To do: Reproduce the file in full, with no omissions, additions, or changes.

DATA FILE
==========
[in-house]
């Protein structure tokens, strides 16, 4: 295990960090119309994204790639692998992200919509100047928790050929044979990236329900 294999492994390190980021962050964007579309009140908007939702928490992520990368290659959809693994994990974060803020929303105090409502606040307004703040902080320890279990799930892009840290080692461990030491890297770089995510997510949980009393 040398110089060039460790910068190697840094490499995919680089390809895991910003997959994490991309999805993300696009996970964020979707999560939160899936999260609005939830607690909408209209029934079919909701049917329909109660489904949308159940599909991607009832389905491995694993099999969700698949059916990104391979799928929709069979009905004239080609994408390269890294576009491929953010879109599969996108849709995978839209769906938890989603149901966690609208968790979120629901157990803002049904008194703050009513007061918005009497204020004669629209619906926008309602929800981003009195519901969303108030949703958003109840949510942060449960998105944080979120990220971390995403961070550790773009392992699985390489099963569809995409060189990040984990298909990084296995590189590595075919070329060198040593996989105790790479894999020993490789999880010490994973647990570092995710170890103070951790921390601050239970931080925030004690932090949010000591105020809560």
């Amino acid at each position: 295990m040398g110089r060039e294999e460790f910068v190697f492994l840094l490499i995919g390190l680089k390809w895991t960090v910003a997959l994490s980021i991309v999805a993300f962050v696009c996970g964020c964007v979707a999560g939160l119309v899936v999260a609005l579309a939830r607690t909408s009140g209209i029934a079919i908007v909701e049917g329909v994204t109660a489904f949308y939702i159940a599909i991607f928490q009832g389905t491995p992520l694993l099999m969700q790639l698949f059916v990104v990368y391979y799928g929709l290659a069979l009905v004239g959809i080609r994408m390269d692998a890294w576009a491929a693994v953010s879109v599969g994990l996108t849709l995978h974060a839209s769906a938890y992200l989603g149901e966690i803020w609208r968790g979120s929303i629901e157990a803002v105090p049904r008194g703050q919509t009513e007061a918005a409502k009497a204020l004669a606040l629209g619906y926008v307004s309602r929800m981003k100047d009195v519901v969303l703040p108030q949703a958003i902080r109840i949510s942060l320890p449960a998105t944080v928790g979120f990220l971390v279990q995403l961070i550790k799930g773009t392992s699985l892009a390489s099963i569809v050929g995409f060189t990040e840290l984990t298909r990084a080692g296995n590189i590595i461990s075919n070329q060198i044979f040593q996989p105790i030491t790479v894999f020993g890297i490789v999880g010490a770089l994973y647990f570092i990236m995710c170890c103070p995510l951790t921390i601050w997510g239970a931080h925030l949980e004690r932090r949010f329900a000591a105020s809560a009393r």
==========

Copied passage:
[in-house]
């Protein structure tokens, strides 16, 4: 295990960090119309994204790639692998992200919509100047928790050929044979990236329900 294999492994390190980021962050964007579309009140908007939702928490992520990368290659959809693994994990974060803020929303105090409502606040307004703040902080320890279990799930892009840290080692461990030491890297770089995510997510949980009393 040398110089060039460790910068190697840094490499995919680089390809895991910003997959994490991309999805993300696009996970964020979707999560939160899936999260609005939830607690909408209209029934079919909701049917329909109660489904949308159940599909991607009832389905491995694993099999969700698949059916990104391979799928929709069979009905004239080609994408390269890294576009491929953010879109599969996108849709995978839209769906938890989603149901966690609208968790979120629901157990803002049904008194703050009513007061918005009497204020004669629209619906926008309602929800981003009195519901969303108030949703958003109840949510942060449960998105944080979120990220971390995403961070550790773009392992699985390489099963569809995409060189990040984990298909990084296995590189590595075919070329060198040593996989105790790479894999020993490789999880010490994973647990570092995710170890103070951790921390601050239970931080925030004690932090949010000591105020809560």
């Amino acid at each position: 295990m040398g110089r060039e294999e460790f910068v190697f492994l840094l490499i995919g390190l680089k390809w895991t960090v910003a997959l994490s980021i991309v999805a993300f962050v696009c996970g964020c964007v979707a999560g939160l119309v899936v999260a609005l579309a939830r607690t909408s009140g209209i029934a079919i908007v909701e049917g329909v994204t109660a489904f949308y939702i159940a599909i991607f928490q009832g389905t491995p992520l694993l099999m969700q790639l698949f059916v990104v990368y391979y799928g929709l290659a069979l009905v004239g959809i080609r994408m390269d692998a890294w576009a491929a693994v953010s879109v599969g994990l996108t849709l995978h974060a839209s769906a938890y992200l989603g149901e966690i803020w609208r968790g979120s929303i629901e157990a803002v105090p049904r008194g703050q919509t009513e007061a918005a409502k009497a204020l004669a606040l629209g619906y926008v307004s309602r929800m981003k100047d009195v519901v969303l703040p108030q949703a958003i902080r109840i949510s942060l320890p449960a998105t944080v928790g979120f990220l971390v279990q995403l961070i550790k799930g773009t392992s699985l892009a390489s099963i569809v050929g995409f060189t990040e840290l984990t298909r990084a080692g296995n590189i590595i461990s075919n070329q060198i044979f040593q996989p105790i030491t790479v894999f020993g890297i490789v999880g010490a770089l994973y647990f570092i990236m995710c170890c103070p995510l951790t921390i601050w997510g239970a931080h925030l949980e004690r932090r949010f329900a000591a105020s809560a009393r």